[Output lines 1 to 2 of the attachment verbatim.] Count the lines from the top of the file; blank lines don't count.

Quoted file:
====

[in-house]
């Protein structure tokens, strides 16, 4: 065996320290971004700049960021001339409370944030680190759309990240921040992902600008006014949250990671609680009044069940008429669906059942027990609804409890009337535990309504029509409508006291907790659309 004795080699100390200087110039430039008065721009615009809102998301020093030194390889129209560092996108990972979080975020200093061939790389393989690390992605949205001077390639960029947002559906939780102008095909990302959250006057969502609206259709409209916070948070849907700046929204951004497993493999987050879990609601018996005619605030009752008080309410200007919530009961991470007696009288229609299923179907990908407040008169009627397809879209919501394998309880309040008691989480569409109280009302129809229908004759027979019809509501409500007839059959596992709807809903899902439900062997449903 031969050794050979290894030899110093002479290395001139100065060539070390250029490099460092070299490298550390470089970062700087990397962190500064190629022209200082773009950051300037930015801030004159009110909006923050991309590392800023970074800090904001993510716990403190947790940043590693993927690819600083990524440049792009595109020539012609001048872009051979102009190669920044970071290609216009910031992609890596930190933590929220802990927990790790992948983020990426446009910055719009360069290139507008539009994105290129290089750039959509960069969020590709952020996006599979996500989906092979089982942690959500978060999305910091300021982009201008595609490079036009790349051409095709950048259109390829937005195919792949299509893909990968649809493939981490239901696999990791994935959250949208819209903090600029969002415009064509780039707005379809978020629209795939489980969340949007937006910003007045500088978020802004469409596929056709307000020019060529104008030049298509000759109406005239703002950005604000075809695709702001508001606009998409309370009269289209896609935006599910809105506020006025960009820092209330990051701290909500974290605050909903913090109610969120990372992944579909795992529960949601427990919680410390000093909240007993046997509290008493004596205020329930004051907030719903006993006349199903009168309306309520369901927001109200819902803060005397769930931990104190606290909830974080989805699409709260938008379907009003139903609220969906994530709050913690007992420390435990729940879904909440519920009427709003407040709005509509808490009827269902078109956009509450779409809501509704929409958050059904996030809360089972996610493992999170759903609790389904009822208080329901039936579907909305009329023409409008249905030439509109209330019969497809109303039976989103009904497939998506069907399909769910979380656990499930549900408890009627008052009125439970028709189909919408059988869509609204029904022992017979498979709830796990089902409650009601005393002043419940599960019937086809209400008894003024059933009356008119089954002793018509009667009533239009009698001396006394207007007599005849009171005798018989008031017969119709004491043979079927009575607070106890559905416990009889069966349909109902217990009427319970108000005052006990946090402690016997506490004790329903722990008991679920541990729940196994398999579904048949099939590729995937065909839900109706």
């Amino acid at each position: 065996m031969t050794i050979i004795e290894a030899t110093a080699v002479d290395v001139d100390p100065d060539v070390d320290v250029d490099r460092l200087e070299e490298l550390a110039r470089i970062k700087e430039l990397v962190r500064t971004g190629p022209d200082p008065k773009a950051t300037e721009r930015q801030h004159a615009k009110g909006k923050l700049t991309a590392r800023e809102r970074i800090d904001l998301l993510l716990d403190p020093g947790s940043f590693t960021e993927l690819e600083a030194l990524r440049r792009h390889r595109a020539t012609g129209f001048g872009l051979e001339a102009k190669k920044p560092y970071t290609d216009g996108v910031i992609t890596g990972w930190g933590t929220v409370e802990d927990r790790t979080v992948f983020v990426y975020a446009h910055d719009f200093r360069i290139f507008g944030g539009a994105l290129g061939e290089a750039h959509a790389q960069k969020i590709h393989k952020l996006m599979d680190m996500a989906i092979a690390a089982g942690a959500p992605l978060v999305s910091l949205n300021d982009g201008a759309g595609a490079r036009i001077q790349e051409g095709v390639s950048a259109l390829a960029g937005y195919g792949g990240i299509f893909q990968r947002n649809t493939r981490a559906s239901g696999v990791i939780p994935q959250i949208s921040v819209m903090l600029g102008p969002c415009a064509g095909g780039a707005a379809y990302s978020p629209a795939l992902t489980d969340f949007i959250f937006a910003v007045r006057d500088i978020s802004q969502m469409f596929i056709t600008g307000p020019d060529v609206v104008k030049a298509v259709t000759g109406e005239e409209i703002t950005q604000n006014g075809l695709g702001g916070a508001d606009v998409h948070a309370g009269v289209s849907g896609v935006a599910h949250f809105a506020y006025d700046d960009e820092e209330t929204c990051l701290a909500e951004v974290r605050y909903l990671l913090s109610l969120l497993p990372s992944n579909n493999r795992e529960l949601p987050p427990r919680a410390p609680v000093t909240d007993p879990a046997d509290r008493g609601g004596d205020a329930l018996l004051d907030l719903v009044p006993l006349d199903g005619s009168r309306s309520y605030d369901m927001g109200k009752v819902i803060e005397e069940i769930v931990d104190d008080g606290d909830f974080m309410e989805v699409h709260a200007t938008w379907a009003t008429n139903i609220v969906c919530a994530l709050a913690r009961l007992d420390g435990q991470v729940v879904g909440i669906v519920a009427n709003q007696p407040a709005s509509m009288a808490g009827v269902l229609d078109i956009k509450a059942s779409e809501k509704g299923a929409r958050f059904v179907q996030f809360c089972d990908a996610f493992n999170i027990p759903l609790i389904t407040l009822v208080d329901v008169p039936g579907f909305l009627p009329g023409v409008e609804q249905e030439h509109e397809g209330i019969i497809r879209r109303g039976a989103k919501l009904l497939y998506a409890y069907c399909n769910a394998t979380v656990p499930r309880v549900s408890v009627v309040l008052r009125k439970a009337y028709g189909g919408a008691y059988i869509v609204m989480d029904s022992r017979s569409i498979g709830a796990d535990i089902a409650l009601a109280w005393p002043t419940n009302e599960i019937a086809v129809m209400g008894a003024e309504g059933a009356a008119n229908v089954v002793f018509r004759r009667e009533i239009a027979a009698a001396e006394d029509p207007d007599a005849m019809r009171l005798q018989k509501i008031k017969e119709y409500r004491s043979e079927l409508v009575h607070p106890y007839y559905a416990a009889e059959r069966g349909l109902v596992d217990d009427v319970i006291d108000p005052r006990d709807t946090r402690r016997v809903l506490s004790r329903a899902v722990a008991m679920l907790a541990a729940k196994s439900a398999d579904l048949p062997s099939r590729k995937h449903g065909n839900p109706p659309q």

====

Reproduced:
[in-house]
């Protein structure tokens, strides 16, 4: 065996320290971004700049960021001339409370944030680190759309990240921040992902600008006014949250990671609680009044069940008429669906059942027990609804409890009337535990309504029509409508006291907790659309 004795080699100390200087110039430039008065721009615009809102998301020093030194390889129209560092996108990972979080975020200093061939790389393989690390992605949205001077390639960029947002559906939780102008095909990302959250006057969502609206259709409209916070948070849907700046929204951004497993493999987050879990609601018996005619605030009752008080309410200007919530009961991470007696009288229609299923179907990908407040008169009627397809879209919501394998309880309040008691989480569409109280009302129809229908004759027979019809509501409500007839059959596992709807809903899902439900062997449903 031969050794050979290894030899110093002479290395001139100065060539070390250029490099460092070299490298550390470089970062700087990397962190500064190629022209200082773009950051300037930015801030004159009110909006923050991309590392800023970074800090904001993510716990403190947790940043590693993927690819600083990524440049792009595109020539012609001048872009051979102009190669920044970071290609216009910031992609890596930190933590929220802990927990790790992948983020990426446009910055719009360069290139507008539009994105290129290089750039959509960069969020590709952020996006599979996500989906092979089982942690959500978060999305910091300021982009201008595609490079036009790349051409095709950048259109390829937005195919792949299509893909990968649809493939981490239901696999990791994935959250949208819209903090600029969002415009064509780039707005379809978020629209795939489980969340949007937006910003007045500088978020802004469409596929056709307000020019060529104008030049298509000759109406005239703002950005604000075809695709702001508001606009998409309370009269289209896609935006599910809105506020006025960009820092209330990051701290909500974290605050909903913090109610969120990372992944579909795992529960949601427990919680410390000093909240007993046997509290008493004596205020329930004051907030719903006993006349199903009168309306309520369901927001109200819902803060005397769930931990104190606290909830974080989805699409709260938008379907009003139903609220969906994530709050913690007992420390435990729940879904909440519920009427709003407040709005509509808490009827269902078109956009509450779409809501509704929409958050059904996030809360089972996610493992999170759903609790389904009822208080329901039936579907909305009329023409409008249905030439509109209330019969497809109303039976989103009904497939998506069907399909769910979380656990499930549900408890009627008052009125439970028709189909919408059988869509609204029904022992017979498979709830796990089902409650009601005393002043419940599960019937086809209400008894003024059933009356008119089954002793018509009667009533239009009698001396006394207007007599005849009171005798018989008031017969119709004491043979079927009575607070106890559905416990009889069966349909109902217990009427319970108000005052006990946090402690016997506490004790329903722990008991679920541990729940196994398999579904048949099939590729995937065909839900109706």